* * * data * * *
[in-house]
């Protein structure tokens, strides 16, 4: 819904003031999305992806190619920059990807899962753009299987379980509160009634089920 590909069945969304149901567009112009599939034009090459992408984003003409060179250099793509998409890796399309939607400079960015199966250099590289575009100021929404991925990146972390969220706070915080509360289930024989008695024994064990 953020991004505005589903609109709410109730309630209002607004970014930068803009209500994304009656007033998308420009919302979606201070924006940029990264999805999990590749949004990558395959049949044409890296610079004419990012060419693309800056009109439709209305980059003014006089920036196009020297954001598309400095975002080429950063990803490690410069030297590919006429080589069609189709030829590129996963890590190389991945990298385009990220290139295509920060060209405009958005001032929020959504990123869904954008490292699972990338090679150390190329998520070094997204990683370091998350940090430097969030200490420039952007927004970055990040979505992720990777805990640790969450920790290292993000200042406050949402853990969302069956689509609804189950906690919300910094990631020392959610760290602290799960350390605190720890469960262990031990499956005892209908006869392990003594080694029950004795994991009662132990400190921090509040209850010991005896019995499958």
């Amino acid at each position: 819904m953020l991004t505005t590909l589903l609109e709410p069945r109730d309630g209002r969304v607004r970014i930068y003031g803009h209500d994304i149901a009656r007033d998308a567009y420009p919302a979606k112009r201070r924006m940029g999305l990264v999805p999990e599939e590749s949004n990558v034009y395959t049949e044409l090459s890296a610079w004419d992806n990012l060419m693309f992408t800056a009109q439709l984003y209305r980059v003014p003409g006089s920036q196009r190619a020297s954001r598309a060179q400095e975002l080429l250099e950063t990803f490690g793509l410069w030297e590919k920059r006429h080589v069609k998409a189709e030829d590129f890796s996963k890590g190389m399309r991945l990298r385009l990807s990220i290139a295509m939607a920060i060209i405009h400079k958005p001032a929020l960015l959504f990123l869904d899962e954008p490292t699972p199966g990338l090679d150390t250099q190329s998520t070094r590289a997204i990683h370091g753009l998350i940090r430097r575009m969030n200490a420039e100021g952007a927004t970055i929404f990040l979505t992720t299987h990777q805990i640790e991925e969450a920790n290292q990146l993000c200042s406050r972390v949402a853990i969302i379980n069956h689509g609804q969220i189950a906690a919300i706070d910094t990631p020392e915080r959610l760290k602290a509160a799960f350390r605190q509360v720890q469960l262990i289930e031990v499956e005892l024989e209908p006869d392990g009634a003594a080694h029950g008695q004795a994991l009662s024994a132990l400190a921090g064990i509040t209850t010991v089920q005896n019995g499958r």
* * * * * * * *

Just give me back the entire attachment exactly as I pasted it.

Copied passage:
[in-house]
């Protein structure tokens, strides 16, 4: 819904003031999305992806190619920059990807899962753009299987379980509160009634089920 590909069945969304149901567009112009599939034009090459992408984003003409060179250099793509998409890796399309939607400079960015199966250099590289575009100021929404991925990146972390969220706070915080509360289930024989008695024994064990 953020991004505005589903609109709410109730309630209002607004970014930068803009209500994304009656007033998308420009919302979606201070924006940029990264999805999990590749949004990558395959049949044409890296610079004419990012060419693309800056009109439709209305980059003014006089920036196009020297954001598309400095975002080429950063990803490690410069030297590919006429080589069609189709030829590129996963890590190389991945990298385009990220290139295509920060060209405009958005001032929020959504990123869904954008490292699972990338090679150390190329998520070094997204990683370091998350940090430097969030200490420039952007927004970055990040979505992720990777805990640790969450920790290292993000200042406050949402853990969302069956689509609804189950906690919300910094990631020392959610760290602290799960350390605190720890469960262990031990499956005892209908006869392990003594080694029950004795994991009662132990400190921090509040209850010991005896019995499958």
């Amino acid at each position: 819904m953020l991004t505005t590909l589903l609109e709410p069945r109730d309630g209002r969304v607004r970014i930068y003031g803009h209500d994304i149901a009656r007033d998308a567009y420009p919302a979606k112009r201070r924006m940029g999305l990264v999805p999990e599939e590749s949004n990558v034009y395959t049949e044409l090459s890296a610079w004419d992806n990012l060419m693309f992408t800056a009109q439709l984003y209305r980059v003014p003409g006089s920036q196009r190619a020297s954001r598309a060179q400095e975002l080429l250099e950063t990803f490690g793509l410069w030297e590919k920059r006429h080589v069609k998409a189709e030829d590129f890796s996963k890590g190389m399309r991945l990298r385009l990807s990220i290139a295509m939607a920060i060209i405009h400079k958005p001032a929020l960015l959504f990123l869904d899962e954008p490292t699972p199966g990338l090679d150390t250099q190329s998520t070094r590289a997204i990683h370091g753009l998350i940090r430097r575009m969030n200490a420039e100021g952007a927004t970055i929404f990040l979505t992720t299987h990777q805990i640790e991925e969450a920790n290292q990146l993000c200042s406050r972390v949402a853990i969302i379980n069956h689509g609804q969220i189950a906690a919300i706070d910094t990631p020392e915080r959610l760290k602290a509160a799960f350390r605190q509360v720890q469960l262990i289930e031990v499956e005892l024989e209908p006869d392990g009634a003594a080694h029950g008695q004795a994991l009662s024994a132990l400190a921090g064990i509040t209850t010991v089920q005896n019995g499958r």